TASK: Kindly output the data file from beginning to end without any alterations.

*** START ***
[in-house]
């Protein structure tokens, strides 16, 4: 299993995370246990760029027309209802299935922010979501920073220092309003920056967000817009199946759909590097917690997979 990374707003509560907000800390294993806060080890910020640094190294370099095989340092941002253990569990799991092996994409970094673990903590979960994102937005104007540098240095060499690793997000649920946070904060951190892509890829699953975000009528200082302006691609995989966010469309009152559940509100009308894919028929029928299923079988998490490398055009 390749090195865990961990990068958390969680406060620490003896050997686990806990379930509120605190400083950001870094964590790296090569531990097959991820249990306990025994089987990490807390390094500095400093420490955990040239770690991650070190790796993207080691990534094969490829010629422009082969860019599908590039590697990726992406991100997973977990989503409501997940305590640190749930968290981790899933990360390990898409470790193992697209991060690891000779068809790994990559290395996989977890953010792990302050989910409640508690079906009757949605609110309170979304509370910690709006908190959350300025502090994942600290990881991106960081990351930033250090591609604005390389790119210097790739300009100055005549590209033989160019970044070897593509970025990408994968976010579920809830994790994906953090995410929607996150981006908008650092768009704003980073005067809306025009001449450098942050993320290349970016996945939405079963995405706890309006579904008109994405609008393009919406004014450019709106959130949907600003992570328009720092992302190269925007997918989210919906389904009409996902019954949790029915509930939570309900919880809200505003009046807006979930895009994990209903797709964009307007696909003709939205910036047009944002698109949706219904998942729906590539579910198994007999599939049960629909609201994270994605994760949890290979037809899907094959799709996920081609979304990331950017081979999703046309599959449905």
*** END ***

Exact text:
[in-house]
């Protein structure tokens, strides 16, 4: 299993995370246990760029027309209802299935922010979501920073220092309003920056967000817009199946759909590097917690997979 990374707003509560907000800390294993806060080890910020640094190294370099095989340092941002253990569990799991092996994409970094673990903590979960994102937005104007540098240095060499690793997000649920946070904060951190892509890829699953975000009528200082302006691609995989966010469309009152559940509100009308894919028929029928299923079988998490490398055009 390749090195865990961990990068958390969680406060620490003896050997686990806990379930509120605190400083950001870094964590790296090569531990097959991820249990306990025994089987990490807390390094500095400093420490955990040239770690991650070190790796993207080691990534094969490829010629422009082969860019599908590039590697990726992406991100997973977990989503409501997940305590640190749930968290981790899933990360390990898409470790193992697209991060690891000779068809790994990559290395996989977890953010792990302050989910409640508690079906009757949605609110309170979304509370910690709006908190959350300025502090994942600290990881991106960081990351930033250090591609604005390389790119210097790739300009100055005549590209033989160019970044070897593509970025990408994968976010579920809830994790994906953090995410929607996150981006908008650092768009704003980073005067809306025009001449450098942050993320290349970016996945939405079963995405706890309006579904008109994405609008393009919406004014450019709106959130949907600003992570328009720092992302190269925007997918989210919906389904009409996902019954949790029915509930939570309900919880809200505003009046807006979930895009994990209903797709964009307007696909003709939205910036047009944002698109949706219904998942729906590539579910198994007999599939049960629909609201994270994605994760949890290979037809899907094959799709996920081609979304990331950017081979999703046309599959449905």